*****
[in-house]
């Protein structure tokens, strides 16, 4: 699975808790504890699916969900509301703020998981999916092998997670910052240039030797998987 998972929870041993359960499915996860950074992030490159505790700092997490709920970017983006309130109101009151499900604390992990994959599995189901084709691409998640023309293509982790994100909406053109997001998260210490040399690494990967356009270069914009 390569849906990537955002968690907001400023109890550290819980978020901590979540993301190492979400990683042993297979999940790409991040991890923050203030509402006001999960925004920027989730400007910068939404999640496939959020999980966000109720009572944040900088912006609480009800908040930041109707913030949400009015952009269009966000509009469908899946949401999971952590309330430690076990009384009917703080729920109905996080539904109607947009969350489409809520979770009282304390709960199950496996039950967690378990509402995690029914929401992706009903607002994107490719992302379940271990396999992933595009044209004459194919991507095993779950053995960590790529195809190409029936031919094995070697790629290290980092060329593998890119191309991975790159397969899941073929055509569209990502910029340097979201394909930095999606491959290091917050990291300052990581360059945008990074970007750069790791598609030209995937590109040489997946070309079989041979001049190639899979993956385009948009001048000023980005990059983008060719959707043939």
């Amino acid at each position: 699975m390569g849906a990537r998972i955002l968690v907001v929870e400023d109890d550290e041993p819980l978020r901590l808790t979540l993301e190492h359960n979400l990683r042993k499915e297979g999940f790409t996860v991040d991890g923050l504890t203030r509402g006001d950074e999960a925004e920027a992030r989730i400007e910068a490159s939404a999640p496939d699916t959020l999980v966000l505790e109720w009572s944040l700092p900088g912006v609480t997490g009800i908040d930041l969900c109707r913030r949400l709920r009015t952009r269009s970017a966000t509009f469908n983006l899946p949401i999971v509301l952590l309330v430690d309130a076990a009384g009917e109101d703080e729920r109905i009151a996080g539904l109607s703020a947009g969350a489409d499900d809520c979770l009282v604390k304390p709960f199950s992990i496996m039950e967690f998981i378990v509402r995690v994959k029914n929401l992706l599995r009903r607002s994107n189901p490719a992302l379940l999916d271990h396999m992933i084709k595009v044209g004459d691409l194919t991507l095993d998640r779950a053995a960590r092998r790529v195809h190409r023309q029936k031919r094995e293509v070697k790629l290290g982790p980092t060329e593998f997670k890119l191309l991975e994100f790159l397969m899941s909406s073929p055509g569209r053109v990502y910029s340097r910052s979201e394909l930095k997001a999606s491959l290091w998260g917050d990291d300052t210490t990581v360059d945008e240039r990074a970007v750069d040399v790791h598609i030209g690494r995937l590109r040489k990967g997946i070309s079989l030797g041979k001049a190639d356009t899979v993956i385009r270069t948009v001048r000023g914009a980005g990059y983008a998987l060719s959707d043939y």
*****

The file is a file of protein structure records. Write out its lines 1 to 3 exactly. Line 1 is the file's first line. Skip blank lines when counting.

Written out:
[in-house]
């Protein structure tokens, strides 16, 4: 699975808790504890699916969900509301703020998981999916092998997670910052240039030797998987 998972929870041993359960499915996860950074992030490159505790700092997490709920970017983006309130109101009151499900604390992990994959599995189901084709691409998640023309293509982790994100909406053109997001998260210490040399690494990967356009270069914009 390569849906990537955002968690907001400023109890550290819980978020901590979540993301190492979400990683042993297979999940790409991040991890923050203030509402006001999960925004920027989730400007910068939404999640496939959020999980966000109720009572944040900088912006609480009800908040930041109707913030949400009015952009269009966000509009469908899946949401999971952590309330430690076990009384009917703080729920109905996080539904109607947009969350489409809520979770009282304390709960199950496996039950967690378990509402995690029914929401992706009903607002994107490719992302379940271990396999992933595009044209004459194919991507095993779950053995960590790529195809190409029936031919094995070697790629290290980092060329593998890119191309991975790159397969899941073929055509569209990502910029340097979201394909930095999606491959290091917050990291300052990581360059945008990074970007750069790791598609030209995937590109040489997946070309079989041979001049190639899979993956385009948009001048000023980005990059983008060719959707043939």
């Amino acid at each position: 699975m390569g849906a990537r998972i955002l968690v907001v929870e400023d109890d550290e041993p819980l978020r901590l808790t979540l993301e190492h359960n979400l990683r042993k499915e297979g999940f790409t996860v991040d991890g923050l504890t203030r509402g006001d950074e999960a925004e920027a992030r989730i400007e910068a490159s939404a999640p496939d699916t959020l999980v966000l505790e109720w009572s944040l700092p900088g912006v609480t997490g009800i908040d930041l969900c109707r913030r949400l709920r009015t952009r269009s970017a966000t509009f469908n983006l899946p949401i999971v509301l952590l309330v430690d309130a076990a009384g009917e109101d703080e729920r109905i009151a996080g539904l109607s703020a947009g969350a489409d499900d809520c979770l009282v604390k304390p709960f199950s992990i496996m039950e967690f998981i378990v509402r995690v994959k029914n929401l992706l599995r009903r607002s994107n189901p490719a992302l379940l999916d271990h396999m992933i084709k595009v044209g004459d691409l194919t991507l095993d998640r779950a053995a960590r092998r790529v195809h190409r023309q029936k031919r094995e293509v070697k790629l290290g982790p980092t060329e593998f997670k890119l191309l991975e994100f790159l397969m899941s909406s073929p055509g569209r053109v990502y910029s340097r910052s979201e394909l930095k997001a999606s491959l290091w998260g917050d990291d300052t210490t990581v360059d945008e240039r990074a970007v750069d040399v790791h598609i030209g690494r995937l590109r040489k990967g997946i070309s079989l030797g041979k001049a190639d356009t899979v993956i385009r270069t948009v001048r000023g914009a980005g990059y983008a998987l060719s959707d043939y």